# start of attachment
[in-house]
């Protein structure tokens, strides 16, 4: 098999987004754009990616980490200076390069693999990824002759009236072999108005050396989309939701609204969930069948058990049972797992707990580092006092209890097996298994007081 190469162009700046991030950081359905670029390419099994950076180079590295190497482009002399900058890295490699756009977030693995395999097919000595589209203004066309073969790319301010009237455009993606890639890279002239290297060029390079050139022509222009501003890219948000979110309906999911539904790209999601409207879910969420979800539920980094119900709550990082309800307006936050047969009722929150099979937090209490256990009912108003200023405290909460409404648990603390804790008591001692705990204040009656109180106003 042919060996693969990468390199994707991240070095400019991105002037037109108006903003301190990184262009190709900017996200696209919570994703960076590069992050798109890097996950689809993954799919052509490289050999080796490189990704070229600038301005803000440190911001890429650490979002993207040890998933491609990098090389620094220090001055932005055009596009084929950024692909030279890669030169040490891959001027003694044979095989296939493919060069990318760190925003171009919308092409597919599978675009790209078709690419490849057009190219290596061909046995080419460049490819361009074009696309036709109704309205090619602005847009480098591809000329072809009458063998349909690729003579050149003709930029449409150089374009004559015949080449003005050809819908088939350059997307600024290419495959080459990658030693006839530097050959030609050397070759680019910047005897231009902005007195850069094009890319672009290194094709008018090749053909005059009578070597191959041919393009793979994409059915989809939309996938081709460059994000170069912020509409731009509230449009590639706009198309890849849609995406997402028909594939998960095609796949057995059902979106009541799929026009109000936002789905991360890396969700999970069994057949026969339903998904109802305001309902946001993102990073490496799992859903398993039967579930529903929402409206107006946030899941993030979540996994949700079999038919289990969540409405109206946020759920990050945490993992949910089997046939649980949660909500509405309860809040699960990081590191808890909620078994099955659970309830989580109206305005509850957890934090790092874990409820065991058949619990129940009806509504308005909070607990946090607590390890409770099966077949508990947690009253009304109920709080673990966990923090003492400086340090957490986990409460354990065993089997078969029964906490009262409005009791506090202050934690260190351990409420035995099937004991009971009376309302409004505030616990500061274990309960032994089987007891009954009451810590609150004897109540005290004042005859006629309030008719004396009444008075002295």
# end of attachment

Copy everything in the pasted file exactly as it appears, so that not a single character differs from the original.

[in-house]
């Protein structure tokens, strides 16, 4: 098999987004754009990616980490200076390069693999990824002759009236072999108005050396989309939701609204969930069948058990049972797992707990580092006092209890097996298994007081 190469162009700046991030950081359905670029390419099994950076180079590295190497482009002399900058890295490699756009977030693995395999097919000595589209203004066309073969790319301010009237455009993606890639890279002239290297060029390079050139022509222009501003890219948000979110309906999911539904790209999601409207879910969420979800539920980094119900709550990082309800307006936050047969009722929150099979937090209490256990009912108003200023405290909460409404648990603390804790008591001692705990204040009656109180106003 042919060996693969990468390199994707991240070095400019991105002037037109108006903003301190990184262009190709900017996200696209919570994703960076590069992050798109890097996950689809993954799919052509490289050999080796490189990704070229600038301005803000440190911001890429650490979002993207040890998933491609990098090389620094220090001055932005055009596009084929950024692909030279890669030169040490891959001027003694044979095989296939493919060069990318760190925003171009919308092409597919599978675009790209078709690419490849057009190219290596061909046995080419460049490819361009074009696309036709109704309205090619602005847009480098591809000329072809009458063998349909690729003579050149003709930029449409150089374009004559015949080449003005050809819908088939350059997307600024290419495959080459990658030693006839530097050959030609050397070759680019910047005897231009902005007195850069094009890319672009290194094709008018090749053909005059009578070597191959041919393009793979994409059915989809939309996938081709460059994000170069912020509409731009509230449009590639706009198309890849849609995406997402028909594939998960095609796949057995059902979106009541799929026009109000936002789905991360890396969700999970069994057949026969339903998904109802305001309902946001993102990073490496799992859903398993039967579930529903929402409206107006946030899941993030979540996994949700079999038919289990969540409405109206946020759920990050945490993992949910089997046939649980949660909500509405309860809040699960990081590191808890909620078994099955659970309830989580109206305005509850957890934090790092874990409820065991058949619990129940009806509504308005909070607990946090607590390890409770099966077949508990947690009253009304109920709080673990966990923090003492400086340090957490986990409460354990065993089997078969029964906490009262409005009791506090202050934690260190351990409420035995099937004991009971009376309302409004505030616990500061274990309960032994089987007891009954009451810590609150004897109540005290004042005859006629309030008719004396009444008075002295």